Thus either from the nature of Art or the nature of the Property Boy, the theatrical appetite is destined to be thwarted. The question then arises, Why in this regard should not dramatists write with an eye upon the stage? Why should we not have in the theatre jam yesterday and jam to-morrow, but never jam to-day? As the actor (unless intentionally comic) must ever like Jealousy mock the meat he feeds on, why give him food at all? “Each heart hath its sealed chamber,” says a heroine, and why not the stage? Let the dining-room door be barred, for when we enter it we leave illusion behind. If food must be, let it be laid out in the next room. Or if the table be needed for the setting of the stage, let the actors fall to only as the curtain falls; or—for the épergne is always there to lend atmosphere—let the meal be terminated by a messenger boy before ever the soup or even the useful celery. For this or any other coup de grace before meat all lovers of illusion will be truly thankful. Anything is better than the eternal listlessness of apparently healthy people in face of food.

“I do not believe,” says Joseph Jefferson —who was by no means a lover of realism —”that the introduction of cabbage and potatoes in the banquet scene of Macbeth would make the play one bit more interesting.” But the unfair illustration is not even pertinent. At the banquet in Macbeth no one is required to eat—it is interrupted before it really begins. The illusion is entirely preserved by the épergne as a coming event which throws its shadow before, and the guests depart ere its perfidy is disclosed. In his increasing dalliance with real life and common sense, let the modern playwright beware of banquets or even lunch baskets. They are but Barmecidal. Since no one may eat but the comedian—whose crammed cheeks do not provide an inextinguishable delight except in vaudeville—let him even reform food altogether, save that which can with reasonableness be nibbled. The food problem on the stage can only be settled by universal boycott.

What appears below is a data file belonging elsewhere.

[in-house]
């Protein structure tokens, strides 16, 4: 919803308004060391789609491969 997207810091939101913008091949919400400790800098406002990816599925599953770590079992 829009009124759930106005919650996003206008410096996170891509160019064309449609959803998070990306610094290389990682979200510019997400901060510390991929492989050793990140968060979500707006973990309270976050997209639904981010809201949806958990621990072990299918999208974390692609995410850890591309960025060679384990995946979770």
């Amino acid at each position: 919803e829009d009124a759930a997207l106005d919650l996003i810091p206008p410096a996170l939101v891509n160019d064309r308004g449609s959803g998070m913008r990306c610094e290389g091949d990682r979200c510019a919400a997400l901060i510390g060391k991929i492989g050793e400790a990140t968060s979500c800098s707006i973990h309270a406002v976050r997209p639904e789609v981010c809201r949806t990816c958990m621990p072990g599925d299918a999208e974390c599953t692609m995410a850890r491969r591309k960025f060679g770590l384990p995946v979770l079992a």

Written by Algernon Tassin. First appeared in The Bookman, Volume 31, published by Dodd, Mead and Co., 1910.

Busy Stage Workers the Public Never Sees, 1910

(The following was originally published in The New York Times, September 4, 1910)

Busy Stage Workers the Public Never Sees

A Little Army of Them Required to Set the Scenes and Handle Mechanical Side of Every Production